Yes, and no. U S West and Qwest remain about four or five months away from receiving the state regulatory approvals necessary to close their merger. Both companies say they continue to move forward with the integration, and the risk of Deutsche Telekom breaking up the union has disappeared. Yet the spread, based on a 1.72 share exchange ratio (meaning a minimum of 1.72932 shares of Qwest for each share of U S West) is running at $18, three times the level of $6 or so that existed a week ago.
An $18 spread on this friendly deal translates to a 60% potential annualized return to an investor over five months, much greater than virtually every non-Internet merger pending. A spread that wide signals a distressed deal. It shows that permanent damage has been done to the market's perception of the safety of this transaction by the events of the last week, and it signals that the spread on the deal will probably remain at extraordinarily wide levels until the eve of its closing.
The extra $12 of spread can all be attributed to the behavior of Qwest CEO,
. He clearly would like to sell Qwest to Deutsche Telekom and is annoyed that U S West refuses to allow him to negotiate a deal. U S West has veto power over a transaction by virtue of its ironclad merger agreement with Qwest. Nacchio has made numerous remarks in several venues that make it clear he would like to extricate Qwest from the U S West deal if possible. What once seemed like a good idea has become an albatross that uglies up the Qwest story.
But Nacchio has grossly overplayed his hand. It seems that U S West would have happily agreed to have been taken along in a merger with Deutsche Telekom as long as it did no worse than it would have under the Qwest merger. Based on press reports of the offers made by Deutsche Telekom to both Qwest and U S West, there was approximately $120 billion of value to divvy up.
Qwest could have struck a deal that would have gotten it $73 in value, a large premium over today's $51 price, while still respecting the bargain to which they agreed with U S West. That deal would have been worth $125 to U S West under the 1.72 ratio, certainly enough to induce U S West's board to support a three-way merger, even with the delay a resetting of the regulatory clock would entail.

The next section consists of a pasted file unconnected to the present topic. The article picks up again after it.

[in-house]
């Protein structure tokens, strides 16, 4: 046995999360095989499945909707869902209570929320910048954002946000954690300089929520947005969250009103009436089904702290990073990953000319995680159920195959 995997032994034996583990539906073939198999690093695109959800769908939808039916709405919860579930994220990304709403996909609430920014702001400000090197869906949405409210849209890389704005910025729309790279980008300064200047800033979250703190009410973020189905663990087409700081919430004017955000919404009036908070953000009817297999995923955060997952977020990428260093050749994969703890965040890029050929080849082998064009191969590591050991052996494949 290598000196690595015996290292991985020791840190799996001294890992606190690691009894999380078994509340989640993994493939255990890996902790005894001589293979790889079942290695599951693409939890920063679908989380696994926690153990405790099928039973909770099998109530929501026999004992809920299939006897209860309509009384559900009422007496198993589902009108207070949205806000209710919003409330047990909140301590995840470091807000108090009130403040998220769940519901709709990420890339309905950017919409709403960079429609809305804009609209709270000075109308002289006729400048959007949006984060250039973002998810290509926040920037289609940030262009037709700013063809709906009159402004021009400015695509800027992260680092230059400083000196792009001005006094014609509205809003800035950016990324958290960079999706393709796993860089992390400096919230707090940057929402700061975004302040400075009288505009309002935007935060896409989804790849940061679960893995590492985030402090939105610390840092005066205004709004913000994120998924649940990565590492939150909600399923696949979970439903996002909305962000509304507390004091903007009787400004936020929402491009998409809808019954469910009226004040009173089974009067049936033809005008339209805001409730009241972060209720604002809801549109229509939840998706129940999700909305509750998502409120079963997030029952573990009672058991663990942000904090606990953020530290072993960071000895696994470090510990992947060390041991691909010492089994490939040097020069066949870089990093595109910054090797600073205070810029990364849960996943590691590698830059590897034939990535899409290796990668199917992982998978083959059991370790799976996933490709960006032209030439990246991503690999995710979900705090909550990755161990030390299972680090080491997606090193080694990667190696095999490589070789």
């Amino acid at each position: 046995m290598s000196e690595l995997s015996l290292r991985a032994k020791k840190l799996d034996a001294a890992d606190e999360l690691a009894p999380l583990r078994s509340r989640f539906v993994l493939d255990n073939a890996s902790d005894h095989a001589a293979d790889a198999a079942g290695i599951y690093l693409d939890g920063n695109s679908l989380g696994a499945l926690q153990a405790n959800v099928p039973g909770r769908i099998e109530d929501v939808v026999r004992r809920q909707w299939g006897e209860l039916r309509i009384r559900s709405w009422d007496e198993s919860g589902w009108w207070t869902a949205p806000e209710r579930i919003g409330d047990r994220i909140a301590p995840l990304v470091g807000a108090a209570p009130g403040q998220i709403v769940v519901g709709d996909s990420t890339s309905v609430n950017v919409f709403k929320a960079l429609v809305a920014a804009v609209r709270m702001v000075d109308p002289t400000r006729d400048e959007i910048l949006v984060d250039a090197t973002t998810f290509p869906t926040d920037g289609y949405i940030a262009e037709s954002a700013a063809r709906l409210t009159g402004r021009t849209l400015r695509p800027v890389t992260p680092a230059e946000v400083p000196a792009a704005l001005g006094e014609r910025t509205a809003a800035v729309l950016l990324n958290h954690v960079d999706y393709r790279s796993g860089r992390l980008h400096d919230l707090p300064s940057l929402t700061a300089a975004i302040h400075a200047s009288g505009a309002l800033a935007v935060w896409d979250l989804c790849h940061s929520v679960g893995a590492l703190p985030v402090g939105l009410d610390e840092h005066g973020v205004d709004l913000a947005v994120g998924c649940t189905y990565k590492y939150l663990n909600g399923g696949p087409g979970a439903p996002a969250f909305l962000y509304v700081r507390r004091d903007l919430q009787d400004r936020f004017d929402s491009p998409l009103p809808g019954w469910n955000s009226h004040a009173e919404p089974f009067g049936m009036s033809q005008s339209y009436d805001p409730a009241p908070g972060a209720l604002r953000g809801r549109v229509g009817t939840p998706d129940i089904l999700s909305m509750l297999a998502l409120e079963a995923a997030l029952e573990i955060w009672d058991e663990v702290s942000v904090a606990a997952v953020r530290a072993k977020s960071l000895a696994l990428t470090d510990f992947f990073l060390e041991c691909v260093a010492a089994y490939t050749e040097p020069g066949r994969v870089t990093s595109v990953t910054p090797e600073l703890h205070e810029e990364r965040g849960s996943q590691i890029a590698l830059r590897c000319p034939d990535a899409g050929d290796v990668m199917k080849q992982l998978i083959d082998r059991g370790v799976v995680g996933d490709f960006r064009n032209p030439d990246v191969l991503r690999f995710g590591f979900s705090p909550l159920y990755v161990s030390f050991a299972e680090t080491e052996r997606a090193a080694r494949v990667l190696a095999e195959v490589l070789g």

But this wasn't enough for Nacchio. The deal had to be done on the back of U S West holders, with a shift of tens of billions of dollars in value from U S West holders to Qwest holders. And now Nacchio is indignant that U S West wouldn't meekly roll over and pay him his tribute. The Qwest press release announcing the termination of talks with Deutsche Telekom whines on about U S West being unreasonable. The real story is that Nacchio is being a greedy pig. Now he's stuck with a U S West merger he doesn't want but can't get out of.
Qwest's best bet to break the deal is to sandbag the state regulatory process. But with the litigation record he has created for U S West by his behavior and statements over the last week, he has delivered to U S West a slam-dunk court case for near-limitless damages if his bad faith causes this deal to crater.
The deal is sufficiently tarnished that an $18 spread is a rational outcome. Arbs are badly bruised by losses, the bad blood between U S West and Qwest is palpable and five months is a long time to wait. But the merger agreement offers solid protection, and the regulatory issues are insignificant.
This circumstance spells opportunity: the $18 spread is an attractive opportunity by itself. Or, to look at it another way, U S West stock is a much cheaper proxy for Qwest shares if purchased outright.
When you cut through the rhetoric, one conclusion is clear. This unhappy couple is headed to the altar -- despite what the groom wants.
David Brail is the president and portfolio manager of Palestra Capital, a Manhattan-based hedge fund that focuses on risk arbitrage, and has been an investor in risk arbitrage and bankruptcy securities since 1987. At the time of publication, Palestra Capital was long U S West shares, had a short position in Qwest shares, a long position in Qwest put options, and a short position in Qwest call options, although holdings can change at any time. Under no circumstances does the information in this column represent a recommendation to buy or sell stocks. Brail appreciates your feedback at